Epigram 1.119

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Codex Palatinus 23 p. 62
Codex Palatinus 23 p. 63


βίβλος Πατρικίοιο θεουδέος ἀρητῆρος,
ὃς μέγα ἔργον ἔρεξεν, ὁμηρείης ἀπὸ βίβλου
κυδαλίμων ἐπέων τεύξας ἐρίτιμον ἀοιδήν,
πρήξιας ἀγγέλλουσαν ἀνικήτοιο Θεοῖο:

ὡς μόλεν ἀνθρώπων ἐς ὁμήγυριν, ὡς λάβε μορφὴν
ἀνδρομέην, καὶ γαστρὸς ἀμεμφέος ἔνδοθι κούρης
κρύπτετο τυτθὸς ἐών, ὃν ἀπείριτος οὐ χάδε κύκλος:
ἠδ᾽ ὡς παρθενικῆς θεοκύμονος ἔσπασε μαζὸν
παρθενίοιο γάλακτος ἀναβλύζοντα ῥέεθρον

ὡς κτάνεν Ἡρώδης ἀταλάφρονας εἰσέτι παῖδας

νήπιος, ἀθανάτοιο Θεοῦ διζήμενος οἶτον
ὥς μιν Ἰωάννης λοῦσεν ποταμοῖο ῥεέθροις:
ὥς τε δυώδεκα φῶτας ἀμύμονας ἔλλαβ᾽ ἑταίρους:
ὅσσων τ᾽ ἄρτια πάντα Θεὸς τεκτήνατο γυῖα,

νούσους τ᾽ ἐξελάσας στυγερὰς βλεφάρων τ᾽ ἀλαωτύν,
ἠδ᾽ ὅππως ῥείοντας ἀπέσβεσεν αἵματος ὁλκοὺς
ἁψαμένης ἑανοῖο πολυκλαύτοιο γυναικός:
ἠδ᾽ ὅσσους μοίρῃσιν ὑπ᾽ ἀργαλέῃσι δαμέντας
ἤγαγεν ἐς φάος αὖθις ἀπὸ χθονίοιο βερέθρου:

ὥς τε πάθους ἁγίου μνημήια κάλλιπεν ἄμμιν
ὥς τε βροτῶν ὑπὸ χερσὶ τάθη κρυεροῖς ἐνὶ δεσμοῖς,
αὐτὸς ἑκών οὐ γάρ τις ἐπιχθονίων πολεμίζοι
ὑψιμέδοντι Θεῷ, ὅτε μὴ αὐτός γε κελεύοι:
ὡς θάνεν, ὡς Ἀίδαο σιδήρεα ῥῆξε θύρετρα,

κεῖθεν δὲ ψυχὰς θεοπειθέας οὐρανὸν εἴσω
ἤγαγεν ἀχράντοισιν ὑπ᾽ ἐννεσίῃσι τοκῆος,
ἀνστὰς ἐν τριτάτᾐ φαεσιμβρότῳ ἠριγενείῃ
ἀρχέγονον βλάστημα θεοῦ γενετῆρος ἀνάρχου.

— Paton edition

The Argument, an eloquent Apology, of a
Homeric Cento

The book of Patricius, the God-fearing priest, who performed a great task, composing from the works of Homer a glorious song of splendid verses, announcing the deeds of the invincible God; how He came to the company of men and took human form, and was hidden when an infant in the blameless womb of a Virgin, He whom the infinite universe cannot hold; and how He sucked from the breast of the Virgin, once great with child from God, the stream of maiden milk it spouted; how Herod, in his folly seeking the death of the immortal God, slew the still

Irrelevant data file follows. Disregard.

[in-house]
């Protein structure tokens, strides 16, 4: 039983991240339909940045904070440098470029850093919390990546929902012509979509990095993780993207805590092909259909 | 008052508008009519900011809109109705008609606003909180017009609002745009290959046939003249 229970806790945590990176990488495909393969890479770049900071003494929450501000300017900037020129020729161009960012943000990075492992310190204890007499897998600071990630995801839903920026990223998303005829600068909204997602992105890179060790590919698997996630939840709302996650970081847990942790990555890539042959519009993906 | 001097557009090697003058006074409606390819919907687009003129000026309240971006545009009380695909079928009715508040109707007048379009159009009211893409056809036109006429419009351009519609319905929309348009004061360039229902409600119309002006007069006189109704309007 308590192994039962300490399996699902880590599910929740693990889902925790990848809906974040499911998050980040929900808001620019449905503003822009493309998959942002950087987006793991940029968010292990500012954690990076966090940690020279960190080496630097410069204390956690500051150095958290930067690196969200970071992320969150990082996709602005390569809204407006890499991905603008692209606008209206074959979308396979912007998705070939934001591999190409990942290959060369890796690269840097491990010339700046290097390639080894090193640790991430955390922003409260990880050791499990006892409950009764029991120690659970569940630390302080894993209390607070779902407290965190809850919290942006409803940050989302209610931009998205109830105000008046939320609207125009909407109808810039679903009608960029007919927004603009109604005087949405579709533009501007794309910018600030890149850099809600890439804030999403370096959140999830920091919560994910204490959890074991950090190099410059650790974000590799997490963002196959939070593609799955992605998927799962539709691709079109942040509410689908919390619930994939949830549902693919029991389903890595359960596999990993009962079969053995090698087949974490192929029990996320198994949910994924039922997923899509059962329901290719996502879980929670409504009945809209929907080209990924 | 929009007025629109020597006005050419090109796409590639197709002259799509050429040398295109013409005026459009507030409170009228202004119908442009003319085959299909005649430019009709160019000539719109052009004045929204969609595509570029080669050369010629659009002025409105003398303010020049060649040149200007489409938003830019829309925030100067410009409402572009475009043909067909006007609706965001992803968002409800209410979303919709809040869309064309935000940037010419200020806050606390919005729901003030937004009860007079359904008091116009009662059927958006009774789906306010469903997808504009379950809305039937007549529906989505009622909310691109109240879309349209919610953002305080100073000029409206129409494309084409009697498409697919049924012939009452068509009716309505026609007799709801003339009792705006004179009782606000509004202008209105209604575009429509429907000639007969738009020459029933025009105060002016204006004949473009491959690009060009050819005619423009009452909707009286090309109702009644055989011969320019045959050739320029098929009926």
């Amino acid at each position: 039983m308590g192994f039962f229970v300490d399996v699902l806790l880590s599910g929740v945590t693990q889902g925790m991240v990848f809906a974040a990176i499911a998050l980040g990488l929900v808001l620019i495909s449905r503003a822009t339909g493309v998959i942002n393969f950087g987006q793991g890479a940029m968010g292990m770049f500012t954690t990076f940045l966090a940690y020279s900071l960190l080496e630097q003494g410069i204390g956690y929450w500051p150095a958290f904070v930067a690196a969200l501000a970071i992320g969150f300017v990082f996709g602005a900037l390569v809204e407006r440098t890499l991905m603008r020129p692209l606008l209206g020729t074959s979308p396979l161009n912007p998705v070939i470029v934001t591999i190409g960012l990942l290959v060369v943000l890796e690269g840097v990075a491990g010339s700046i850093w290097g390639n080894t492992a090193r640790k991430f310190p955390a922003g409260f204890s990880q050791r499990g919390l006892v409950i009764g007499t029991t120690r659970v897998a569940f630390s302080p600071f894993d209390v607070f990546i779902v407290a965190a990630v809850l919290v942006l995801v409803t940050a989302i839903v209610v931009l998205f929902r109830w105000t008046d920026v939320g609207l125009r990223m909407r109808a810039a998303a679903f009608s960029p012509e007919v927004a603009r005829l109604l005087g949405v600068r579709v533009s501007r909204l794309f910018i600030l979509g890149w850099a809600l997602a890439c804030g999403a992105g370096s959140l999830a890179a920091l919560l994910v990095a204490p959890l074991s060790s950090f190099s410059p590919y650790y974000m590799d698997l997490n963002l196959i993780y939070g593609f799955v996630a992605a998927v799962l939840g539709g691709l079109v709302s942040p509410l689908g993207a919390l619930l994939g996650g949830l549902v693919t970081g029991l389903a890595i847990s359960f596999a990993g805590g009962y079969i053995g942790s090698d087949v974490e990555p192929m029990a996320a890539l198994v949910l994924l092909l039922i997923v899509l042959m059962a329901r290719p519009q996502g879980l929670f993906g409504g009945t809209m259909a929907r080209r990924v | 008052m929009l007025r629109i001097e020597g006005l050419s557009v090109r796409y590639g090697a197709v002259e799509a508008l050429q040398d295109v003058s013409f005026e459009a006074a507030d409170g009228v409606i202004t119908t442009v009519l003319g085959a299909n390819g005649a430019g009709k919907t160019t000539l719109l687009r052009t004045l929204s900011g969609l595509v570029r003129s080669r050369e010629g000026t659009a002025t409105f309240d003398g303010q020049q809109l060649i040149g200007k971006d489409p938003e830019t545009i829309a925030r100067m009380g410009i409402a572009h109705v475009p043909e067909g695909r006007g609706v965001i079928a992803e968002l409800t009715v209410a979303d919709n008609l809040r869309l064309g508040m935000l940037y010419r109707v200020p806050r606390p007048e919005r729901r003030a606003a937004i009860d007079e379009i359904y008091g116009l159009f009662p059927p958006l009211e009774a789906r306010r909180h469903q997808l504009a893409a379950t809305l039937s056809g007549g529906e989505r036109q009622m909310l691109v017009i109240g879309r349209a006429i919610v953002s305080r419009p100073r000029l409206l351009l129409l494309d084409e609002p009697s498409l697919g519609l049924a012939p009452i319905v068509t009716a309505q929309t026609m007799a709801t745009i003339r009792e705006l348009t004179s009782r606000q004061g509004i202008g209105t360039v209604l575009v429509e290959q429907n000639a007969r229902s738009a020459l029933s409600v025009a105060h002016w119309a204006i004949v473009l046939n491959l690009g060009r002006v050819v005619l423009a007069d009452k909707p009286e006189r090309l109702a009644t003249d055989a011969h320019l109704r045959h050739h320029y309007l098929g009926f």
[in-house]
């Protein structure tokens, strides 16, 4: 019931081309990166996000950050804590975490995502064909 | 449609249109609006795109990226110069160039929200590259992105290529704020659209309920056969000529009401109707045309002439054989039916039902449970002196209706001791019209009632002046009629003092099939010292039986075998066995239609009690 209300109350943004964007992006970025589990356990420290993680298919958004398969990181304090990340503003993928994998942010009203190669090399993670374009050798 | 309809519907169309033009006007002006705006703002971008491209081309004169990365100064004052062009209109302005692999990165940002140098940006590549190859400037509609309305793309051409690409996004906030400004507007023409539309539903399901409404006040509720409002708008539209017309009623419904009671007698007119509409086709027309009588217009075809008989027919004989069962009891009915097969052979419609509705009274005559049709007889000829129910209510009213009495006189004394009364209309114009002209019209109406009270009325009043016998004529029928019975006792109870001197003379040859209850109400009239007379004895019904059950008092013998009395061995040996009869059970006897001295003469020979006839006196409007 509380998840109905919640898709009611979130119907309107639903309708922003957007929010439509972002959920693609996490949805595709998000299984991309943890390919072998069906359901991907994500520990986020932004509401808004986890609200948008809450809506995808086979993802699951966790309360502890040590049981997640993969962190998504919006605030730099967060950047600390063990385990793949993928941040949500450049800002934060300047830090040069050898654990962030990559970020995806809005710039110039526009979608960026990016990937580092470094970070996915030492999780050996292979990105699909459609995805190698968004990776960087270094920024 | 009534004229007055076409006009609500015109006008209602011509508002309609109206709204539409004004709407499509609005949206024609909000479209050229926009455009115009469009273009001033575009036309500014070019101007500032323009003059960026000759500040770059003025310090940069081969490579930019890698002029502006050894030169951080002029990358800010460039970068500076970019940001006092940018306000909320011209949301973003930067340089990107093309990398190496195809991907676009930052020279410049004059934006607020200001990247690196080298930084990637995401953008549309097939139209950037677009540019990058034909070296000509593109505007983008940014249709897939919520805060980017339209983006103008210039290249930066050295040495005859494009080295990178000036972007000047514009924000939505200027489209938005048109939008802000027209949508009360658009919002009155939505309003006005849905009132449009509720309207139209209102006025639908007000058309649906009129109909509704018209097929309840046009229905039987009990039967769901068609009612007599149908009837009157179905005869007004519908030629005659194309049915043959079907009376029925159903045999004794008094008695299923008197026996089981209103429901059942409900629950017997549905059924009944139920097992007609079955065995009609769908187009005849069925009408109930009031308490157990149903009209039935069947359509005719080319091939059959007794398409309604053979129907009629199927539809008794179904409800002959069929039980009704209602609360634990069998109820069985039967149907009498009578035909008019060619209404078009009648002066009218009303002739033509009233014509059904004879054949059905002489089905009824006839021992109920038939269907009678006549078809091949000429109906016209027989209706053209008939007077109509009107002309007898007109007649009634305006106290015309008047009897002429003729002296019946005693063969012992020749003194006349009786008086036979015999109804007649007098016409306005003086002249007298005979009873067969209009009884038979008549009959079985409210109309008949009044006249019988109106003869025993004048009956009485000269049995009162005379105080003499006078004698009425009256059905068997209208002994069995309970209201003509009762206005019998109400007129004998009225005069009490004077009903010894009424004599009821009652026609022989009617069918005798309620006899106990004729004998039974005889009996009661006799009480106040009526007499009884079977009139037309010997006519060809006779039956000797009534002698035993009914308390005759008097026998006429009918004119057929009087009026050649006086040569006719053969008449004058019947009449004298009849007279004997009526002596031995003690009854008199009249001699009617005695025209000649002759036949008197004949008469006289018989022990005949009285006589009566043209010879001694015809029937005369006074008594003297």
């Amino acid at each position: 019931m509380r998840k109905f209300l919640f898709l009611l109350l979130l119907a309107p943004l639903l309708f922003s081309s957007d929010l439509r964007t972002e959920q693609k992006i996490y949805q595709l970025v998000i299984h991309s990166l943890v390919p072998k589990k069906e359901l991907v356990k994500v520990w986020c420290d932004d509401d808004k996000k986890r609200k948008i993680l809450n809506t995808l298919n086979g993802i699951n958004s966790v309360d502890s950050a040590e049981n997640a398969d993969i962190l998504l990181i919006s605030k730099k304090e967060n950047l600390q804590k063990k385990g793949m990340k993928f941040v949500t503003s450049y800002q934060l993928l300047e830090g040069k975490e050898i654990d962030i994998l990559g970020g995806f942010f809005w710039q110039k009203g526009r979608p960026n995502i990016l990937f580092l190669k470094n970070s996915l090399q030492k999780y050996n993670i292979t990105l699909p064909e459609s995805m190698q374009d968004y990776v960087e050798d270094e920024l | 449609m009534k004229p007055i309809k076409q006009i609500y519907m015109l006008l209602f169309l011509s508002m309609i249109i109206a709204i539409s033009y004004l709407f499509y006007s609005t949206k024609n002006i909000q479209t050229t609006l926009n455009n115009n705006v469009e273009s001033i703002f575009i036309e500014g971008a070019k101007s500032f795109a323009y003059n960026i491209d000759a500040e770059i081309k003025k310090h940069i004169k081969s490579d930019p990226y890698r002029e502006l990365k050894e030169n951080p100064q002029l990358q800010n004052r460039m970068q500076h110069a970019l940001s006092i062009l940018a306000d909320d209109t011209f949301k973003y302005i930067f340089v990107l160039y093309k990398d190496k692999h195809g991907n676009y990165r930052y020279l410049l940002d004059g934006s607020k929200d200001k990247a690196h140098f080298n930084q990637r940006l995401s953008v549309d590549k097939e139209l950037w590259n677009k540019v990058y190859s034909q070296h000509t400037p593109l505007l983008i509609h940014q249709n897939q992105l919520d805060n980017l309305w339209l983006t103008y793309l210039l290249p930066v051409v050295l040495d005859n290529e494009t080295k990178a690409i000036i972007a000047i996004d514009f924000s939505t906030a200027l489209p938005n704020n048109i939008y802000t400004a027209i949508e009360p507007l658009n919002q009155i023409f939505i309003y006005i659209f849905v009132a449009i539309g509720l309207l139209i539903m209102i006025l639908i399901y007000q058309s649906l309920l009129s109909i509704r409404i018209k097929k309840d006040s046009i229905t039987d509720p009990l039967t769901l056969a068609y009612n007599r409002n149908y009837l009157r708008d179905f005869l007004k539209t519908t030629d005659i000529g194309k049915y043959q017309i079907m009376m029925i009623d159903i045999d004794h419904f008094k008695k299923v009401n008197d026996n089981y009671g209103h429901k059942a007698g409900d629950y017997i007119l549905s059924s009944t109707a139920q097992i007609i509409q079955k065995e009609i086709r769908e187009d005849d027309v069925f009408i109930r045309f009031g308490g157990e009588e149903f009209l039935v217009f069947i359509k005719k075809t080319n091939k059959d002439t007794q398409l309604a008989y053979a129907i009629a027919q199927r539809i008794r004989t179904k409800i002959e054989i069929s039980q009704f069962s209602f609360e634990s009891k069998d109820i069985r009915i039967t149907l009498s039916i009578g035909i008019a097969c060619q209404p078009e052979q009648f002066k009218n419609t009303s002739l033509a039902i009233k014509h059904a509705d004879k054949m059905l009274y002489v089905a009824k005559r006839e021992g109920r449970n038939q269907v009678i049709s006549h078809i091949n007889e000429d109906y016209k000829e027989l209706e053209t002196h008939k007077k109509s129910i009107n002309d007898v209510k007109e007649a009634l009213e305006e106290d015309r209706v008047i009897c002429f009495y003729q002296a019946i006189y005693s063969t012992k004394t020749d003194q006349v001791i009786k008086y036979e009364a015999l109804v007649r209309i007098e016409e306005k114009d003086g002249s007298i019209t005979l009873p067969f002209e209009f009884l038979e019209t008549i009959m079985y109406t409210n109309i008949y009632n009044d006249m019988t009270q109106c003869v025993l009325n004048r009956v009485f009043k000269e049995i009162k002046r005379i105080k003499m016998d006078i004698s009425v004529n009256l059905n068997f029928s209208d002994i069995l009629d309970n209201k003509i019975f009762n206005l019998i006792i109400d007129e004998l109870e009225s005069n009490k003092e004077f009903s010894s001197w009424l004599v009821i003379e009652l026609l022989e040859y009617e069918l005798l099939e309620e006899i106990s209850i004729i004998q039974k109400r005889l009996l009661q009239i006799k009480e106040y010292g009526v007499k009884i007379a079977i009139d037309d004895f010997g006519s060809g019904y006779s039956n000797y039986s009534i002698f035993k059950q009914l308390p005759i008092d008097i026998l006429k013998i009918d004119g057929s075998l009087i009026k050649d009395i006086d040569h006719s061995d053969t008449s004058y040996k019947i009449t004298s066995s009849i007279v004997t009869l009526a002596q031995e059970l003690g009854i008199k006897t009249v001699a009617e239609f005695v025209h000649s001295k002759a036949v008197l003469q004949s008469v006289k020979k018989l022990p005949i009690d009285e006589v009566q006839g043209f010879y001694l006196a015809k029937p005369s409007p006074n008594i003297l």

tender babes; how John washed Him in the waters of the river ; how He took to Him His twelve excellent companions; the limbs of how many He made whole, driving out loathly diseases, and darkness of sight, and how He stayed the running stream of blood in the weeping woman who touched His raiment; and how many victims of the cruel fates He brought back to the light from the dark pit; and how He left us memorials of His holy Passion; how by the hands of men He was tortured by cruel bonds, by His own will, for no mortal man could war with God who ruleth on high, unless He Himself decreed it; how He died and burst the iron gates of Hell and led thence into Heaven by the immaculate command of His Father the faithful spirits, having arisen on the third morn, the primal offspring of the Father who hath no beginning.

— Paton edition





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